The BCA as enacted was estimated to reduce budget deficits by a cumulative amount of roughly $2 trillion over the FY2012-FY2021 period. Subsequent modifications enacted through ATRA, BBA 2013, and BBA 2015 lessened the level of deficit reduction projected to be achieved by the BCA in selected years. ATRA reduced the BCA's deficit effect through the postponement and decreases of spending reductions in FY2013, while BBA 2013, BBA 2015, and BBA 2018 limited the deficit-reducing impact through increases in the discretionary budget authority caps in FY2014-FY2019.

Table 1 shows the evolution of discretionary spending limits established by the BCA from August 2011 through February 2018. The discretionary caps in FY2018 are currently scheduled to be $629 billion for defense activities and $579 billion for nondefense activities, higher than their totals of $551 billion and $519 billion, respectively, in FY2017. The combined discretionary limit in FY2018 ($1,208 billion) is $138 billion lower than its FY2017 value.

Table 1. Discretionary Budget Authority Limits Under the BCA as Amended, August 2011-Present

(in billions of nominal dollars)

 

 

 

2012

2013

2014

2015

2016

2017

2018

2019

2020

2021

BCA

Aug. 2011

Defense

555

546

556

566

577

590

603

616

630

644

 

 

Nonde-fense

507

501

510

520

530

541

553

566

578

590

Auto. Enforce-ment

Jan. 2012

Defense

555

492

501

511

522

535

548

561

575

589

 

 

Nonde-fense

507

458

472

483

493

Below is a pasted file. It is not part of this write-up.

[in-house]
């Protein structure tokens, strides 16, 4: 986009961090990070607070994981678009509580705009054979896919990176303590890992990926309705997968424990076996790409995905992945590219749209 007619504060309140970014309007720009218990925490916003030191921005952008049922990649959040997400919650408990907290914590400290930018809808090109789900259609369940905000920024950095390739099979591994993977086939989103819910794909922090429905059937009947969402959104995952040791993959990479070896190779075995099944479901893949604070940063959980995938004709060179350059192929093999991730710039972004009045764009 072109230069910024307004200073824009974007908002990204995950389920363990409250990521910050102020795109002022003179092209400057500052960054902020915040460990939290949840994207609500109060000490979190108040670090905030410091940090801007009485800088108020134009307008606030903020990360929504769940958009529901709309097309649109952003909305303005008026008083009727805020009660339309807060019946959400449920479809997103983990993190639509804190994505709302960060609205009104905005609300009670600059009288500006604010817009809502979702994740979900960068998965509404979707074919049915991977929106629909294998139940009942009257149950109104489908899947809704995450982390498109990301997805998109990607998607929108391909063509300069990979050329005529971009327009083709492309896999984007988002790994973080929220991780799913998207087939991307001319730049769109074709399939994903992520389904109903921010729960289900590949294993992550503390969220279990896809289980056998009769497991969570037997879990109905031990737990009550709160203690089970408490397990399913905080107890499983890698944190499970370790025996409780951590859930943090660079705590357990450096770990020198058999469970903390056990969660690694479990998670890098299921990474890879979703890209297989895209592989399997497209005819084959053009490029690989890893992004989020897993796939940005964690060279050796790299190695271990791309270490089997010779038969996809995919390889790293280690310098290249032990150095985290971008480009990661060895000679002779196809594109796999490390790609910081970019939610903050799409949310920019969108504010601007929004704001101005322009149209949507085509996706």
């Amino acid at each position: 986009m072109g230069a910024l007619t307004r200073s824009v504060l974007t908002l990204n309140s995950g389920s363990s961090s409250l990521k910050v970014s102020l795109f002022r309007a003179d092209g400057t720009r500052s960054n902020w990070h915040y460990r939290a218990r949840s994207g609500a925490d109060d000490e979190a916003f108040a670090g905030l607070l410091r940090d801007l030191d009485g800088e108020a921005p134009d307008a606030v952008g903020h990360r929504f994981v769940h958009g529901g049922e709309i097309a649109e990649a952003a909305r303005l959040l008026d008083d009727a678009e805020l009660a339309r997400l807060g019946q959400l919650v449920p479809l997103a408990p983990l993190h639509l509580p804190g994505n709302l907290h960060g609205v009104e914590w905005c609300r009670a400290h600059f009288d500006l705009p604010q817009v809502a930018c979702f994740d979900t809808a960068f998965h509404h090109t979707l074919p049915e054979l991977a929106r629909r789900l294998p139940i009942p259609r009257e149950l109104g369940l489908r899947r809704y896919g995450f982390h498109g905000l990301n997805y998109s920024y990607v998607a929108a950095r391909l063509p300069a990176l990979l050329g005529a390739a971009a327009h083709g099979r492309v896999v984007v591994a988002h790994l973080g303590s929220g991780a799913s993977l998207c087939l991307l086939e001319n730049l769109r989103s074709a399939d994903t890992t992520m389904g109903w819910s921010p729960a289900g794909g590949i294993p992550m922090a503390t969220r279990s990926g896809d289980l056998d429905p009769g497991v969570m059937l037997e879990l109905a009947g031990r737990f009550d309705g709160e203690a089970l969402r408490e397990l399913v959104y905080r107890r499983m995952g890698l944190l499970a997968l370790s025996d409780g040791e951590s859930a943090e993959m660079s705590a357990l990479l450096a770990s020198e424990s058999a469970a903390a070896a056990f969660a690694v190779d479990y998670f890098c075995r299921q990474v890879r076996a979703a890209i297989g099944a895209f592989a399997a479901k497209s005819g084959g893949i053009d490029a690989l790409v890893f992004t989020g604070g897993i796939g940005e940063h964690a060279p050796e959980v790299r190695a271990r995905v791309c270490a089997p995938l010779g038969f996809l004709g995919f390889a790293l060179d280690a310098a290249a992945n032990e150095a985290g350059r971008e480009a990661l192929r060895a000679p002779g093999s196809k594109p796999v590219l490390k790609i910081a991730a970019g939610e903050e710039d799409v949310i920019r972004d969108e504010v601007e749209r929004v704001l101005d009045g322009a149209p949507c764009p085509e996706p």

505

517

531

545

557

ATRA

Jan. 2013

Defense

555

518

497

511

522

535

548

561

575

589

 

 

Nonde-fense

507

484

469

483

494

505

518

532

545

558

BBA 2013

Dec. 2013

Defense

555

518

520

521

523

536

549

562

576

590

 

 

Nonde-fense

507

484

492

492

493

504

516

530

543

556

BBA 2015

Nov. 2015

Defense

555

518

520

521

548

551

549

562

576

590

 

 

Nonde-fense

507

484

492

492

518

519

516

530

543

555

BBA 2018 (Current)

Feb. 2018

Defense

555

518

520

521

548

551

629

647

576

591

 

 

Nonde-fense

507

484

492

492

518

519

579

597

542

555

Sources: CBO, letter to the Honorable John A. Boehner and Honorable Harry Reid estimating the impact on the deficit of the Budget Control Act of 2011, August 2011; CBO, Final Sequestration Report for Fiscal Year 2012, January 2012; CBO, Final Sequestration Report for Fiscal Year 2013, March 2013; CBO, Final Sequestration Report for Fiscal Year 2014, January 2014; CBO, Final Sequestration Report for Fiscal Year 2016, December 2015; CBO, Sequestration Update Report: August 2017, August 2017; CBO, Cost Estimate for Bipartisan Budget Act of 2018, February 2018.

Notes: Spending limits apply to fiscal years. Bold figures indicate statutory changes. The BCA as amended provided for "Security" and "Nonsecurity" categories in FY2012 and FY2013: italicized figures denote CRS estimates of budget authority for defense and nondefense categories in those years. Small changes in FY2016-FY2021 budget authority shown in ATRA, BBA 2013, and BBA 2015 rows are caused by adjustments in the annual proportional allocations of automatic enforcement measures as calculated by OMB: for more information on these adjustments, see CBO, Estimated Impact of Automatic Budget Enforcement Procedures Specified in the Budget Control Act, September 2011.

11. How is mandatory spending currently affected by the BCA?